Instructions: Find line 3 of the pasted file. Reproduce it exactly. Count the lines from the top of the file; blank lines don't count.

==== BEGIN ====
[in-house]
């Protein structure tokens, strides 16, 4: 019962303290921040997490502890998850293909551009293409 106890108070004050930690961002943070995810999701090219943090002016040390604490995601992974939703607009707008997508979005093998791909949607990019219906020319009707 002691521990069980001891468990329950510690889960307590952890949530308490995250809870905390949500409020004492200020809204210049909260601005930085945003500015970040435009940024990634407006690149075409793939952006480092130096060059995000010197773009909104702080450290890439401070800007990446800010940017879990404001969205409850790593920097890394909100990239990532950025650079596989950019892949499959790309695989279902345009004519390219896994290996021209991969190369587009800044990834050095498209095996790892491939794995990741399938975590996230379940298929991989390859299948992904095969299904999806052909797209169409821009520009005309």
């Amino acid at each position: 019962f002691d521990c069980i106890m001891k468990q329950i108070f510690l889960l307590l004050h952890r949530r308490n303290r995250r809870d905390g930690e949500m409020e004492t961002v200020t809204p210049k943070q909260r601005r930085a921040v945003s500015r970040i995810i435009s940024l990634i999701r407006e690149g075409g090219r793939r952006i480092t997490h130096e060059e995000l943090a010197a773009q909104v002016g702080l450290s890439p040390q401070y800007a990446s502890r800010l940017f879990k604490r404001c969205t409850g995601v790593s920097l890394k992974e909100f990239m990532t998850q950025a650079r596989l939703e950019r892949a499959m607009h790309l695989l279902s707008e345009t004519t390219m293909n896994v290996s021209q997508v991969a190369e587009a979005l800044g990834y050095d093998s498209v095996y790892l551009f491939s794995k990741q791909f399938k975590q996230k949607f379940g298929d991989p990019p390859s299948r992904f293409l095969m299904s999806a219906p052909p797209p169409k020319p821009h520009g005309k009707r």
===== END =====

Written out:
């Amino acid at each position: 019962f002691d521990c069980i106890m001891k468990q329950i108070f510690l889960l307590l004050h952890r949530r308490n303290r995250r809870d905390g930690e949500m409020e004492t961002v200020t809204p210049k943070q909260r601005r930085a921040v945003s500015r970040i995810i435009s940024l990634i999701r407006e690149g075409g090219r793939r952006i480092t997490h130096e060059e995000l943090a010197a773009q909104v002016g702080l450290s890439p040390q401070y800007a990446s502890r800010l940017f879990k604490r404001c969205t409850g995601v790593s920097l890394k992974e909100f990239m990532t998850q950025a650079r596989l939703e950019r892949a499959m607009h790309l695989l279902s707008e345009t004519t390219m293909n896994v290996s021209q997508v991969a190369e587009a979005l800044g990834y050095d093998s498209v095996y790892l551009f491939s794995k990741q791909f399938k975590q996230k949607f379940g298929d991989p990019p390859s299948r992904f293409l095969m299904s999806a219906p052909p797209p169409k020319p821009h520009g005309k009707r």